• mikko

    Well put D700 price to 1500$ and I will come to rescue ;)

  • Zoetmb

    When analyzing Nikon’s photo business, you have to separate the imaging business from Nikon’s other businesses, especially from the stepper business, which is doing extremely poorly.

    Considering the economy, Nikon’s photo business is doing quite well: they beat the previous year’s units by 11% for DSLRs, 21% for compact cameras and 9% for lenses. Revenue was up 1.8%, but earnings were down 52%. However, Nikon expected to be negative 2.8% in revenue and 58% in earnings even as of the most recent estimate, so they beat those estimates handily.

    One of the biggest problems is still the exchange rates. The exchanged rate averaged for the 2009 fiscal year (ending March 09) at 101 yen to the dollar. This compares with over 120 yen to the dollar back in the 2007 fiscal year. They expect 2010 to come in at 95 yen to the dollar (it’s currently 95.7346), but a month ago it was 98.6.

    Since it’s not revenue that’s the problem, but earnings, Nikon cannot afford to lose margin to gain market share. Therefore, you’re not going to see big discounting — if anything, you might see more price increases.

    In terms of market share as compared to CIPA shipments, Nikon has a 37.5% share of DSLRs, 10% of compact cameras and 32.9% of lenses. But their lenses sold per body are still below industry averages: 1.42 vs 1.62 for CIPA shipments during the same period.

    One hopeful sign is that CIPA shipments are improving: In January 09, DSLR shipments were 42.5% behind previous year, in February they were 30.5% behind last year and in March they were “only” 20.2% behind last year. At the current rate, shipments could match last year by May or June.

  • eh??

    it’s telling everyone to buy what they want SOON before they violently increase the prices up to, what, 50%. better get it soon before it happens rather than waiting for an accident to happen.

  • steve

    Please fix the typo in the title of the post – biggest.

    Prices have already been inching up. Which is good for my resale, but bad for me getting new gear.

  • funny

    hey nikon wanna sell more:

    STOP RAISING PRICES.

  • Obviously

    What do you expect? Nikon always keeps their newly design bodies last minute as they make consumers wait. Honestly, people can’t wait. Many want newly improve gadgets because they want to be in sequence with the latest technologies. Therefore, people will start to seek new and different alternatives by consuming other brands in the market. FOR EXAMPLE, we all know that you will be releasing a new body that for sure will be a successor to the D300. SO STOP DENYING IT AND LET IT OUT ALREADY. I have the money, patience not so much. Don’t know how much longer i can wait.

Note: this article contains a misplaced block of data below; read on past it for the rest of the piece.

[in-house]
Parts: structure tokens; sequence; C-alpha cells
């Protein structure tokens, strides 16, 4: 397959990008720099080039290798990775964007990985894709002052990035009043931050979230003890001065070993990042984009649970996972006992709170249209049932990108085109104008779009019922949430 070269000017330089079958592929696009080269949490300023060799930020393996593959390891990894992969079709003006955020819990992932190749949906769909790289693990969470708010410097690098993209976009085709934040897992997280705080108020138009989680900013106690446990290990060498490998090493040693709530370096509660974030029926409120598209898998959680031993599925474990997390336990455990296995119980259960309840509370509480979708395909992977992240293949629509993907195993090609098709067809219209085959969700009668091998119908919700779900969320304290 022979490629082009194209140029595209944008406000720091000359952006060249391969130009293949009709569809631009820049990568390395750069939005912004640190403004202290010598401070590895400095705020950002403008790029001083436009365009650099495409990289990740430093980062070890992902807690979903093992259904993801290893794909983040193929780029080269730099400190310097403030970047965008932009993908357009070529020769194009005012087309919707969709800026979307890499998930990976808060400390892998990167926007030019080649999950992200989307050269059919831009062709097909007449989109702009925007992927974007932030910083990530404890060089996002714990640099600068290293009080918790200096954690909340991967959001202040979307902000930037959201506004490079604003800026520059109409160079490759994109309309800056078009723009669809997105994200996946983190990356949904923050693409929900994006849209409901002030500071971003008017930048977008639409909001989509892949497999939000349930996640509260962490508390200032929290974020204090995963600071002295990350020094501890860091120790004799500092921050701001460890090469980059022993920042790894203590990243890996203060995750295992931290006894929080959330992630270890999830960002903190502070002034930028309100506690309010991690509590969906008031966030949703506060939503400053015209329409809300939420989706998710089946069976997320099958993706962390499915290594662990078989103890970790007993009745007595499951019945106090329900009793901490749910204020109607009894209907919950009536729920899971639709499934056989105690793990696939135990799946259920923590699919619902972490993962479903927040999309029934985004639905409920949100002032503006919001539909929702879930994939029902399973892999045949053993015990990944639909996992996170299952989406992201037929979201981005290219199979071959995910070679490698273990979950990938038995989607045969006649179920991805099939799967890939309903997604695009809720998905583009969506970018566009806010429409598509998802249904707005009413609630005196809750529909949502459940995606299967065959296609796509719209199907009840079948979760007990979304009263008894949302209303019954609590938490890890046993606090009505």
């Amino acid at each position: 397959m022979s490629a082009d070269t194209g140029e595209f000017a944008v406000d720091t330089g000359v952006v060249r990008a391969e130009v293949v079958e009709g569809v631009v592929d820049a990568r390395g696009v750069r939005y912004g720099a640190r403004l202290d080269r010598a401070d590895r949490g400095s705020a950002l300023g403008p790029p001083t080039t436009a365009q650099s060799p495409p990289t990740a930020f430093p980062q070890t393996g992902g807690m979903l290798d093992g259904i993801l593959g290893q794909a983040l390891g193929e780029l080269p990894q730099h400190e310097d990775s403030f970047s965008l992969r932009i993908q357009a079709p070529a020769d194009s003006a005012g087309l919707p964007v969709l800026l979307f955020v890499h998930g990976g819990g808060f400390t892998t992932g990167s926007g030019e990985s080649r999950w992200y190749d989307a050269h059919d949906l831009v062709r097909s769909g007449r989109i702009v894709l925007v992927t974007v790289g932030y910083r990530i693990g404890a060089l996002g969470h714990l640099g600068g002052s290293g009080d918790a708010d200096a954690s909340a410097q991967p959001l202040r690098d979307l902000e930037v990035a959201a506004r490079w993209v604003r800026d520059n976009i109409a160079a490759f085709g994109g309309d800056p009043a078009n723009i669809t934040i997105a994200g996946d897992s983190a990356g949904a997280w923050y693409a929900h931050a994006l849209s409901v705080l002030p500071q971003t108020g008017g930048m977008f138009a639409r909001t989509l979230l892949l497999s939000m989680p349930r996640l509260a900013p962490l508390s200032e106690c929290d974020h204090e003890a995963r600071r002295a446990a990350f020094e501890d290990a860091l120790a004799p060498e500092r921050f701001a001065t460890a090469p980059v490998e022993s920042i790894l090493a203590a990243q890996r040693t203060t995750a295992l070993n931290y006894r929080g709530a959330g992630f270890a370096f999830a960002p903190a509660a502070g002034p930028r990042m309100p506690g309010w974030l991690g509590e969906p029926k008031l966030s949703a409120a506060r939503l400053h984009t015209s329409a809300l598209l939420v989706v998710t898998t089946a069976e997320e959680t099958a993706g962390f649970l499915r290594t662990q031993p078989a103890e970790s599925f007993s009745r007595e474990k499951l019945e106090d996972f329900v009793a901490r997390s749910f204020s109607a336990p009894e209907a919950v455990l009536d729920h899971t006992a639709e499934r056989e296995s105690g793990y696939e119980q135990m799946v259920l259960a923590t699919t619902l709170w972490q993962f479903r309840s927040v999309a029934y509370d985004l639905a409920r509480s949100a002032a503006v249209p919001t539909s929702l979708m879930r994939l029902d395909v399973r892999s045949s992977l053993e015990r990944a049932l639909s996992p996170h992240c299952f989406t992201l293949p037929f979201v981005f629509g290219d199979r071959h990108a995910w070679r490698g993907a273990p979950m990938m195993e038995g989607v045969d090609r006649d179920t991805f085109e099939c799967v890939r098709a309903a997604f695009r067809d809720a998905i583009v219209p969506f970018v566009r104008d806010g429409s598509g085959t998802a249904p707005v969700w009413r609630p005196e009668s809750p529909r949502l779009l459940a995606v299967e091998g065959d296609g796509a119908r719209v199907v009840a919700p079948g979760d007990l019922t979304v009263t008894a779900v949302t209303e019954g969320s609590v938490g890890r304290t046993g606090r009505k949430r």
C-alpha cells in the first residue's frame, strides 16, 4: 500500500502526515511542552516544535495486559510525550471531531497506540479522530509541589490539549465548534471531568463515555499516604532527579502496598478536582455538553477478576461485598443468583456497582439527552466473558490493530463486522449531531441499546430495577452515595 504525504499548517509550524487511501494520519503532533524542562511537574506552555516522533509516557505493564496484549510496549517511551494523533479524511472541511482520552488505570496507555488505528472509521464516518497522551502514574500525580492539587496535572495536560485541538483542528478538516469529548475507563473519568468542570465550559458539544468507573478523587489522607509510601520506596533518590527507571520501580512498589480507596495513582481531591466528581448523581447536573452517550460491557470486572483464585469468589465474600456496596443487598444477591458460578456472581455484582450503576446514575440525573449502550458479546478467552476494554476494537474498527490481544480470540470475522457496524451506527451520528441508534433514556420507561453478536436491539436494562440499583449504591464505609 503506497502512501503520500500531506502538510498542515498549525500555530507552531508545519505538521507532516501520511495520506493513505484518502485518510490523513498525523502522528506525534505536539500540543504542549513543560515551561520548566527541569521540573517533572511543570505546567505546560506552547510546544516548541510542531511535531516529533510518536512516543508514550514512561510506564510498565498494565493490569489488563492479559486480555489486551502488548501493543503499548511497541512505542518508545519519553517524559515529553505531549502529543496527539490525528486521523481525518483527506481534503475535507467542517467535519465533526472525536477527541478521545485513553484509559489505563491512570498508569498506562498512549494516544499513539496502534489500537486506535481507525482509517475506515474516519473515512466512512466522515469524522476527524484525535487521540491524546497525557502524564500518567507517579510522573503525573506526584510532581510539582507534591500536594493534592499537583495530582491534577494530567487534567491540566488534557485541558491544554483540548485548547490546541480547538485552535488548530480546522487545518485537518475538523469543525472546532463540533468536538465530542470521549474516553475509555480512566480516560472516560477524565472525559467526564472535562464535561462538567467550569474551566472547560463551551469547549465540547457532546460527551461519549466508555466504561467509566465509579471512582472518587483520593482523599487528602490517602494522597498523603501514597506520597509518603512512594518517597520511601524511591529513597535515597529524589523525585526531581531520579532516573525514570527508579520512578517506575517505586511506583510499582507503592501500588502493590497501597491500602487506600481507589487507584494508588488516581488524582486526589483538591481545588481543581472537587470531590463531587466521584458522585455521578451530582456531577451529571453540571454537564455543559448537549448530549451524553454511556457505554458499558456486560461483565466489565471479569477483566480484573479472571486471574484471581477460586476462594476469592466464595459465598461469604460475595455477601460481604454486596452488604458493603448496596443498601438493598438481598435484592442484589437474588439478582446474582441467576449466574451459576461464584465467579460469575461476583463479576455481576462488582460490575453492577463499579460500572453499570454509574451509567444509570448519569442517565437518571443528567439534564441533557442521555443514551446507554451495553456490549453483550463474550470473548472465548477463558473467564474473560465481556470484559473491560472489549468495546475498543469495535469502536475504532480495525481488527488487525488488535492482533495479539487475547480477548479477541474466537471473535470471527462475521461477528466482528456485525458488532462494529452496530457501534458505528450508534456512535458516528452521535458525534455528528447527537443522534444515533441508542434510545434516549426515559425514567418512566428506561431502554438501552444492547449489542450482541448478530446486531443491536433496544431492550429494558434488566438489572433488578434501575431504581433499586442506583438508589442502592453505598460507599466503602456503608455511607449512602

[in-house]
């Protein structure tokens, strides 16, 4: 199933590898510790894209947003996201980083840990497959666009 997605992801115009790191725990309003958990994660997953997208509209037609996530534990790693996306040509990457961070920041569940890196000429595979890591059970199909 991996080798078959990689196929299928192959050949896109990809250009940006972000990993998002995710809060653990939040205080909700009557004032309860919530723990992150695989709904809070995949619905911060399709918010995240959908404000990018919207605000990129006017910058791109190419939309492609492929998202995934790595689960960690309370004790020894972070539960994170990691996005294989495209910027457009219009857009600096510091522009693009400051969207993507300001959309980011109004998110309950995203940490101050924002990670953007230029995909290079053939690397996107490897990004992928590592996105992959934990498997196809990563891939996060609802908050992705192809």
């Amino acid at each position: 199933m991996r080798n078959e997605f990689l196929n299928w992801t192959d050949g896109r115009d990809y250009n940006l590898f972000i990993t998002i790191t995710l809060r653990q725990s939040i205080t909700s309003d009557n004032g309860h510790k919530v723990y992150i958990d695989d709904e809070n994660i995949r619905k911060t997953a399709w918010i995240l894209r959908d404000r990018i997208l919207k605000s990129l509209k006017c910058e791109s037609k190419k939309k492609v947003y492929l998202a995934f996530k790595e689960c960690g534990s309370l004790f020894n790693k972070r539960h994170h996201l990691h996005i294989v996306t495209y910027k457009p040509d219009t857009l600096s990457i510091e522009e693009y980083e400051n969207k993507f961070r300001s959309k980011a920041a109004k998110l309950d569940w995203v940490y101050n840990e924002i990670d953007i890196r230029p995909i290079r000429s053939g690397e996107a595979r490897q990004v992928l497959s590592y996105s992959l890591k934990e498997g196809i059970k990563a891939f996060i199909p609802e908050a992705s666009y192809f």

• Michael

    Just keep raising prices in a recession and they can look forward to a new record next year. For example, I need to invest in some new equipment for interior photography such as a FX body to take advantage of the release of the new PC-E lenses, but price increase on the 24mm PC-E from A$2600 to A$3300 and a similar increase on the D700 makes it uneconomical.

  • Maximus

    I agree with ‘Obviously’. Especially if Nikon are going through a tough time, the best bet would be to announce the D400′s release date. That way, it’d start the hype and those who were going to move over to Canon, will get back in line (assuming they like the D300 segment).

    As far as price increases go, I believe it to be a bad step. Here in South Africa, VW increased their vehicle prices by 30%. A budget speech recently given, stated that new vehicle sales have now dropped by 35%…

    It should be rather simple: I sell hot dogs for $1.50. The roll costs 10c and the sausage 35c. To cook and prepare the hot dog, including sauces, costs a further 30c. The total cost of production therefore is: 75c. Profit is therefore also 75c. I sell 200 hot dogs a day and thus I make $150.00 profit. If the cost of production rises to $1, and I continue selling at $1.50, assuming 200 customers continue buying, my daily profit falls to $100.00…

    Now there are various things one can do to solve this. Either find cheaper goods (sausages etc), which may or may not be of lesser quality (might not taste as nice, which would drive away customers) or I could increase my prices to make the same profit. A third option is to lay-off a worker. But lets say I increase prices to $1.75. Profit would be $150 again right? Not necessarily. While the theoretical model works, in reality customers would be annoyed that they now have to pay more for the same thing. Chances are (such as in the global crunch) that their wages would have dropped, or at least not be worth as much as they did prior to the global crisis, and they were actually hoping hot dog prices would come down 15c. Instead they are met with an increase of 15c, (which almost makes it feel like a 30c price increase) and as a result, 100 people stop buying hot dogs. Profit is now only $75. So by increasing the price, I’ve actually halved my profit.